Hearing held for double murder suspect

BRISTOL, Pa. - September 17, 2008 32-year-old Robert Diamond faces two counts of first degree murder.

The shootings happened last month at the Simon & Schuster Book Warehouse in Bristol Borough. Investigators believe Diamond was upset about losing his job at the warehouse back in April.

Action News has obtained documents detailing what police found when they searched Diamond's home and his car. They say that in his car they found a book that was titled 'Black Power'. The documents also say that Diamond, who is white, told them that he only purchased the book to better understand the people at work who he believed were trying to persecute him.

The district attorney's lone witness was Vanessa Gonzales, a worker at the warehouse.

Gonzales told the court she witnessed Diamond pull a gun and fire at two of her coworkers on the afternoon of August 1st.

46-year-old Angel Guadalupe, who had just been employed there, and 52-year-old Reginald Woodson were both killed in the gunfire.

Authorities say Diamond intended to kill, and didn't seem worried about getting caught.

Michelle Henry, Bucks County District Attorney told reporters, "He went there in broad daylight at 3:30 in the afternoon, when the shift was ended. He had previously worked that shift, and so he was aware of what time the employees would be leaving that company, and he waited for them."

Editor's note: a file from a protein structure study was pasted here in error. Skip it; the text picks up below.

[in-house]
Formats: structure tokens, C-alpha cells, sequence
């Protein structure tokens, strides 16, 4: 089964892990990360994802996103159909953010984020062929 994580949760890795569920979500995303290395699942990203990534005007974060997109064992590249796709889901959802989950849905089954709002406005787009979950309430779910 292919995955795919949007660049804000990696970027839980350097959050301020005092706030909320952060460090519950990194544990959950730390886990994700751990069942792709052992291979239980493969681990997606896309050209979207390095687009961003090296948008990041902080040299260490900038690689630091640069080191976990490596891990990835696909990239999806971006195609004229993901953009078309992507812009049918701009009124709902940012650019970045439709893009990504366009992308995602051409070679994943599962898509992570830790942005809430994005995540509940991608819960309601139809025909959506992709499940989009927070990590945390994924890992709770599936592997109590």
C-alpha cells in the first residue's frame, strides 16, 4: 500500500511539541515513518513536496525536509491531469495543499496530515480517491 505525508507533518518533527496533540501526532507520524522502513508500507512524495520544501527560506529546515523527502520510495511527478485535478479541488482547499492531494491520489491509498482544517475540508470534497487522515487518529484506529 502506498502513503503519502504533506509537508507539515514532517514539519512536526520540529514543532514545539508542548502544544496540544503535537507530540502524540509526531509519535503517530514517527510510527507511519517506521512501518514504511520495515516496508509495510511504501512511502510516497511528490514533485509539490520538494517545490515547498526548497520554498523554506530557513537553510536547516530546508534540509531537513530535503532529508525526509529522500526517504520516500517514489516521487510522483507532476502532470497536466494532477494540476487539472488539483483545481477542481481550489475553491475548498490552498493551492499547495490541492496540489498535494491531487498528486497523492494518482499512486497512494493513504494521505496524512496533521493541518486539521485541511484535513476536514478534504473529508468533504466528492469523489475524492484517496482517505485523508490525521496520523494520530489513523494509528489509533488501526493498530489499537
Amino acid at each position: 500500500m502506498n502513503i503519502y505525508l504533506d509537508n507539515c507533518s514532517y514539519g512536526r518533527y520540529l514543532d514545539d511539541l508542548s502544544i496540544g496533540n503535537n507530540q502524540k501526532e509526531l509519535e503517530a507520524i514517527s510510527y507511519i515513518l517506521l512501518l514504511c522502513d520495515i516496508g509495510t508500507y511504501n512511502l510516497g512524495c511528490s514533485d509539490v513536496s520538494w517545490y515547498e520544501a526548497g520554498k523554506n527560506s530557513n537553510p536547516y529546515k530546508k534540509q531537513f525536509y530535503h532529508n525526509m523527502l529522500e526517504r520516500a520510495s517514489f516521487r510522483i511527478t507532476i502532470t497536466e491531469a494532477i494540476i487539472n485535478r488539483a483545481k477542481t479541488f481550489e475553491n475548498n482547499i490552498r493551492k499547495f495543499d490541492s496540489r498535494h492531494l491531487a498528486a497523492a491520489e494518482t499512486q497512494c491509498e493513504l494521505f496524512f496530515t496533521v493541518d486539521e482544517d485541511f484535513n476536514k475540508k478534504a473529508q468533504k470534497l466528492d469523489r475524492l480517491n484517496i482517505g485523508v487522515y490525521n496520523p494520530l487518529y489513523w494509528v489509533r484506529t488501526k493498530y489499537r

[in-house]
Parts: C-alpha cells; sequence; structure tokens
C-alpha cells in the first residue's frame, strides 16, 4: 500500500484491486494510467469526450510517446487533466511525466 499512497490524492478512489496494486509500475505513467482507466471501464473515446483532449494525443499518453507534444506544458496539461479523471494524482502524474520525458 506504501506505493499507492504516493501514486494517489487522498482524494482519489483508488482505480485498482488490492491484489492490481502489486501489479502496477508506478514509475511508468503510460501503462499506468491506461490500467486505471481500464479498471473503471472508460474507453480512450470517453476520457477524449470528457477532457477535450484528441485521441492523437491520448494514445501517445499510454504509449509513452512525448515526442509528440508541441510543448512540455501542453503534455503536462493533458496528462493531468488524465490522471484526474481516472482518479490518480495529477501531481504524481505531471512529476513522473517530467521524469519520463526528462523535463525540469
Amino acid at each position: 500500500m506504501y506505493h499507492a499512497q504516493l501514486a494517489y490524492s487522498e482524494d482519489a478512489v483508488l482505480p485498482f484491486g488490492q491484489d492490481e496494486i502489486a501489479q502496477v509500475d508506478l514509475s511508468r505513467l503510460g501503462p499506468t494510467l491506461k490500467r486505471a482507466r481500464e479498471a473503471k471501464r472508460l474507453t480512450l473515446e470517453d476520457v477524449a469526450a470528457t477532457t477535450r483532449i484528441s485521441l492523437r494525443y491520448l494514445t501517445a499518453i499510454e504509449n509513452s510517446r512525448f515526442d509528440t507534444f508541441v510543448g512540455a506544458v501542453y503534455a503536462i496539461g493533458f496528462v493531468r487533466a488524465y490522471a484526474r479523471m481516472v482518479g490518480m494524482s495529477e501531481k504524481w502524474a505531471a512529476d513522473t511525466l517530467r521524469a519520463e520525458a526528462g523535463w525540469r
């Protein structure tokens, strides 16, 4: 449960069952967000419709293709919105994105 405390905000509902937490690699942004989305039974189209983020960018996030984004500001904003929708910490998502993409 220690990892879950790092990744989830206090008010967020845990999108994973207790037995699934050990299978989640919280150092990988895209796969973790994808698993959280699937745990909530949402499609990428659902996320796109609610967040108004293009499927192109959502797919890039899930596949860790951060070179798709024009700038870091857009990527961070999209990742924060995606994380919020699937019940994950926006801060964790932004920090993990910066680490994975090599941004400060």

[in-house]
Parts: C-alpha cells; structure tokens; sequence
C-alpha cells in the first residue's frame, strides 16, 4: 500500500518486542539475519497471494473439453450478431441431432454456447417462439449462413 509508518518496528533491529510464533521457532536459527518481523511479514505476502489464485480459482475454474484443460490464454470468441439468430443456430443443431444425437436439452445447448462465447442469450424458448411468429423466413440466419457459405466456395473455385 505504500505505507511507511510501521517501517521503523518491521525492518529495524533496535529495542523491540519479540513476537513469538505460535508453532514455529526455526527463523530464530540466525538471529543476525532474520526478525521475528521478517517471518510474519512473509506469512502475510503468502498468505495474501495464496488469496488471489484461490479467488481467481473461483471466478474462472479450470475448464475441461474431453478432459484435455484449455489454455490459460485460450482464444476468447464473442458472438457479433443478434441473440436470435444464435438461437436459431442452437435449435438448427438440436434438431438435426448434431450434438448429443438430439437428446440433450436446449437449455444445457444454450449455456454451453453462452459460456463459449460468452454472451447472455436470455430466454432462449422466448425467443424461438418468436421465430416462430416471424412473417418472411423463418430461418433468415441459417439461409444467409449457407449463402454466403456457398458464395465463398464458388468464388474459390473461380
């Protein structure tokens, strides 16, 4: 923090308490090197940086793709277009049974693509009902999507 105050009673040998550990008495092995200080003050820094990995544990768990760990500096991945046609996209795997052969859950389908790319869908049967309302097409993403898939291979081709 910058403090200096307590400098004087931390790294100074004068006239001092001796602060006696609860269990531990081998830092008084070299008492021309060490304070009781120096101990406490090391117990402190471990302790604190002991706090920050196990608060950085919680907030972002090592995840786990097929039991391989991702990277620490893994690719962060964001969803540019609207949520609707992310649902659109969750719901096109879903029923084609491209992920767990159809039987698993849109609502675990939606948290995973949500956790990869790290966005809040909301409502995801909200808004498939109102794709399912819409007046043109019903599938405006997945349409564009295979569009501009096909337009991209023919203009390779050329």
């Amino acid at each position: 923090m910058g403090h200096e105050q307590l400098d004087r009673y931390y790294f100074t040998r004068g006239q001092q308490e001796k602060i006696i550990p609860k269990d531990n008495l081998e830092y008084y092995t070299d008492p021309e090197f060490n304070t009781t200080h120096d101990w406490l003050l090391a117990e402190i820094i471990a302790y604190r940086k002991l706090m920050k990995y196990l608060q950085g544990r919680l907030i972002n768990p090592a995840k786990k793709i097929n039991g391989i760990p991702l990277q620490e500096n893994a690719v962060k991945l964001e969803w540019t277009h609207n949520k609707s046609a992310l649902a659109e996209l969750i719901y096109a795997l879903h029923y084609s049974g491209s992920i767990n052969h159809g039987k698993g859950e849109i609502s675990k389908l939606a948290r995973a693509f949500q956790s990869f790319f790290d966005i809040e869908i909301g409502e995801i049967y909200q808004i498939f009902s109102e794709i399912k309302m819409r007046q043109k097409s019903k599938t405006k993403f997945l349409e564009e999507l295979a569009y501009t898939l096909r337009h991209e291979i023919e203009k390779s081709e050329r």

In a statement Diamond told police he felt persecuted at work for a run-in with another employee. The D.A. believes Woodson, a shop steward, was specifically targeted, and that Guadalupe just happened to be there when the gunfire began.

In a police statement, Diamond is quoted as saying he continued shooting at Guadalupe until he "stopped moving."

Several relatives of the two victims held a prayer vigil before piling into the small courtroom. At least one person became so emotional he had to leave even before the hearing started, and considered skipping it all together.

The judge held Diamond over for trial on first degree murder, and the family members left without saying much.

One person said the hearing was rough. Another said, "I just want to see justice is served. It was a heinous act."

Diamond, you may recall, was wearing a T-shirt when he was arrested that read "Stupidity is not a crime." His lawyer, Barnaby Wittels, would not comment on his client's mental state, only making this cryptic statement: "This is a case that never should have happened. As the evidence will emerge over time, you will see why."

Wittels would not elaborate on what he was talking about. Perhaps we'll find out more when this case goes to trial, which could start by the end of this year and could end up being a capital case.

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